Even at the airport, biometric scanners are popping up. Delta Airlines was the first to implement facial scanners in Georgia this past December, CNBC reports. Instead of tickets, passengers scan their faces. The end goal is to shorten line time. However, passengers are still given the option to participate.

Biometrics are not just expanding in the private sector. The biometric most commonly being used by governments worldwide is facial scanning and recognition.

In the United States, the FBI and state law enforcement use facial recognition to identify suspects in video footage. They then use a combination of artificial intelligence and algorithms to finds a person’s face, out of databases they have that store millions of faces in their database.

The Georgetown Law’s Center on Privacy and Technology reported in 2016 that half of American’s biometrics are in the FBI’s facial recognition databases. But, the agency is only allowed access to the biometrics from 16 states. The data is mostly pulled from state IDs.

The U.S. is not the only country to use biometrics to surveil citizens. Russia, China, Japan, Israel, and Europe have also adopted facial recognition according to the Guardian. China leads the pack in live facial recognition of public spaces.

Why should you be concerned with the use of your biometrics?

Anyone that is apprehensive towards giving companies or the government their personal data has valid concerns for the adoption of biometrics.

A server holding biometric data is hackable just like any other server with private information. But, a biometric server holds deeply personal information in comparison to just an eight-digit password. Hackers can steal biometric data which opens new doors for identity theft.

Also, numerous companies, like Clearview AI, have grabbed people’s images without their consent.

More concerning is the threat biometric data have over people of color.

Joy Buolamwini is a researcher at the MIT Media Lab’s Civic Media group. She studies how racism has been coded into facial recognition. Her study of facial recognition machines found an error rate of 0.8% for light-skinned men compared to 34.7% for dark-skinned women.

To demonstrate this, Buolamwini shows the blatant inaccuracies facial recognition engines like Amazon’s Rekognition and Microsoft’s Azure have when applied to famous women of color. In her video, prominent women like the first Black congresswomen Shirley Chisholm, former first lady Michelle Obama, champion tennis player Serena Williams, and philanthropist Oprah Winfrey were all inaccurately characterized.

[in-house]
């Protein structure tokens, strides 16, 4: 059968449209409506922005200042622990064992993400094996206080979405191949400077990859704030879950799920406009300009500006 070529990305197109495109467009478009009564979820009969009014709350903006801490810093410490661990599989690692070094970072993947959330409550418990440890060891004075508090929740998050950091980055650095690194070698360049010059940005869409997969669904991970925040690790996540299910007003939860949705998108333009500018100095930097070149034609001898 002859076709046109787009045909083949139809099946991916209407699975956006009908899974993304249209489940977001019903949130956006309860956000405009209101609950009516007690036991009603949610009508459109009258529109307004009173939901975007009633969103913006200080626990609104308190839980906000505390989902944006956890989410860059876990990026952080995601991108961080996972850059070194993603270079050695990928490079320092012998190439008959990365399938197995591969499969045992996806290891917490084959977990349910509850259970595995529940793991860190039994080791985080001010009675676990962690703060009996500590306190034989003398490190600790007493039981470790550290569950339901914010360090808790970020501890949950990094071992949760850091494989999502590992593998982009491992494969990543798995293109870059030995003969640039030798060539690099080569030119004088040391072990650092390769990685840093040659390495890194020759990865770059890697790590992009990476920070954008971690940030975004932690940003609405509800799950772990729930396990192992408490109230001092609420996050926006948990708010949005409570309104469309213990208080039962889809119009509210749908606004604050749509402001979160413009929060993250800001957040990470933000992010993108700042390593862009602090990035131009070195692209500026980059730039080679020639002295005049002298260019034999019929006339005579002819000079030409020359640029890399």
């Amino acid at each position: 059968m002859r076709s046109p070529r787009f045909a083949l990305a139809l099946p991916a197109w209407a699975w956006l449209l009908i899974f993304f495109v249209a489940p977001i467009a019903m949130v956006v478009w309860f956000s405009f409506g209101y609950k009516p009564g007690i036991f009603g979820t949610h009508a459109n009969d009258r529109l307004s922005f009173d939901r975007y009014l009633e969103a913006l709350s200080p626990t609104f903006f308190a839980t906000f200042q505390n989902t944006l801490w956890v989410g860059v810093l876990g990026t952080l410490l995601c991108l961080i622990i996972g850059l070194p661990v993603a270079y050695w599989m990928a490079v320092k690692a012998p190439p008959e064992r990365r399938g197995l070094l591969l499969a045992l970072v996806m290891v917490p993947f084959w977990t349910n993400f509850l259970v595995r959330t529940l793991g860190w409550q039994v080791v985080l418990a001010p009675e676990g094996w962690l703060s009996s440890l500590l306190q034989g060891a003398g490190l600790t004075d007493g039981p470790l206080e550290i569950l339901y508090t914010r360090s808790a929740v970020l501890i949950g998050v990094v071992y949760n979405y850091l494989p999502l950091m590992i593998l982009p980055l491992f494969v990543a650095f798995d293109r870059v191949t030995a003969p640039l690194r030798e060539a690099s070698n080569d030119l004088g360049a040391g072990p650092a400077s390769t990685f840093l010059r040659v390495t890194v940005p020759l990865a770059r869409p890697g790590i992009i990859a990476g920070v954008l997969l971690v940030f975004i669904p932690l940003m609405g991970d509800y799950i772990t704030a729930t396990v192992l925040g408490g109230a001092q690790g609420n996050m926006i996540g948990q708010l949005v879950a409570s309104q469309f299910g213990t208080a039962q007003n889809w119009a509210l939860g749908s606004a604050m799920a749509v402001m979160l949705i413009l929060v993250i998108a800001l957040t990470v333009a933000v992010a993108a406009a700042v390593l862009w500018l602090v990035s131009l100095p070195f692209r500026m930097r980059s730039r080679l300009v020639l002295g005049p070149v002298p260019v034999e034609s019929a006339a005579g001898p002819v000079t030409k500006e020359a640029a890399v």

Most were considered males by the AI systems.

“Old burns, new urns collecting data chronicling our past, often forgetting to deal with gender, race, and class,” Buolamwini said.” “Again, I ask, ‘Ain’t I a woman?'”

In the video, facial recognition is unable to recognize the style of hair Obama had as a child. Later on, it mistakes a photo of Oprah Winfrey as the former first lady with 52% certainty.

The current state of facial recognition inaccurately identifies people of color using their biometric data. It not only pushes racial biases against women of color, but the errors also perpetuate racial inequalities in the justice system.

ProPublica found that a risk assessment program used by a U.S. court inaccurately chose Black defendants as more likely to re-offend than whites. The Correctional Offender Management Profiling for Alternative Sanctions program flagged Black prisoners 45% to 24% more frequently.

Biometric data continues to penetrate both the private and public sector. But proper regulations have yet to be implemented to prevent racial biases from hitching a ride on the code that has the power to identify everyone in the world.

Although members of Congress have spoken out about the technology, nothing is in the works that might halt the spread of the technology.

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*First Published: Feb 19, 2020, 6:30 am